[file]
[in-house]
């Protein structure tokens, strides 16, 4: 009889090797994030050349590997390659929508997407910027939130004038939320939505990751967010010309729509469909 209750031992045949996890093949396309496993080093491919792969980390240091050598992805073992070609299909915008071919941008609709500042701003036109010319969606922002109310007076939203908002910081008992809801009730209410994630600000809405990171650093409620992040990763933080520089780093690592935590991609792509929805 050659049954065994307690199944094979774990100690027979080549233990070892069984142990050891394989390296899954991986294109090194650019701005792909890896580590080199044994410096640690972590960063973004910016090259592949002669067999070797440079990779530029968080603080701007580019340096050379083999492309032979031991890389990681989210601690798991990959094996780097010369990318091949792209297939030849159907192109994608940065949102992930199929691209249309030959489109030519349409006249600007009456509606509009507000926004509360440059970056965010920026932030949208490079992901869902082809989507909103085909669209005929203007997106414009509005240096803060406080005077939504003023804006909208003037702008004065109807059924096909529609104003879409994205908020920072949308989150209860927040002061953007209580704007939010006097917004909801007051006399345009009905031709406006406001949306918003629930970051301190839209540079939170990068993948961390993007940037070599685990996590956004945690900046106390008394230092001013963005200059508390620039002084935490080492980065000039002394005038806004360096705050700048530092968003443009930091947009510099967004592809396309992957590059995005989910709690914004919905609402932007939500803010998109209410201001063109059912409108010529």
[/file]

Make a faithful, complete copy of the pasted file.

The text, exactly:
[in-house]
């Protein structure tokens, strides 16, 4: 009889090797994030050349590997390659929508997407910027939130004038939320939505990751967010010309729509469909 209750031992045949996890093949396309496993080093491919792969980390240091050598992805073992070609299909915008071919941008609709500042701003036109010319969606922002109310007076939203908002910081008992809801009730209410994630600000809405990171650093409620992040990763933080520089780093690592935590991609792509929805 050659049954065994307690199944094979774990100690027979080549233990070892069984142990050891394989390296899954991986294109090194650019701005792909890896580590080199044994410096640690972590960063973004910016090259592949002669067999070797440079990779530029968080603080701007580019340096050379083999492309032979031991890389990681989210601690798991990959094996780097010369990318091949792209297939030849159907192109994608940065949102992930199929691209249309030959489109030519349409006249600007009456509606509009507000926004509360440059970056965010920026932030949208490079992901869902082809989507909103085909669209005929203007997106414009509005240096803060406080005077939504003023804006909208003037702008004065109807059924096909529609104003879409994205908020920072949308989150209860927040002061953007209580704007939010006097917004909801007051006399345009009905031709406006406001949306918003629930970051301190839209540079939170990068993948961390993007940037070599685990996590956004945690900046106390008394230092001013963005200059508390620039002084935490080492980065000039002394005038806004360096705050700048530092968003443009930091947009510099967004592809396309992957590059995005989910709690914004919905609402932007939500803010998109209410201001063109059912409108010529």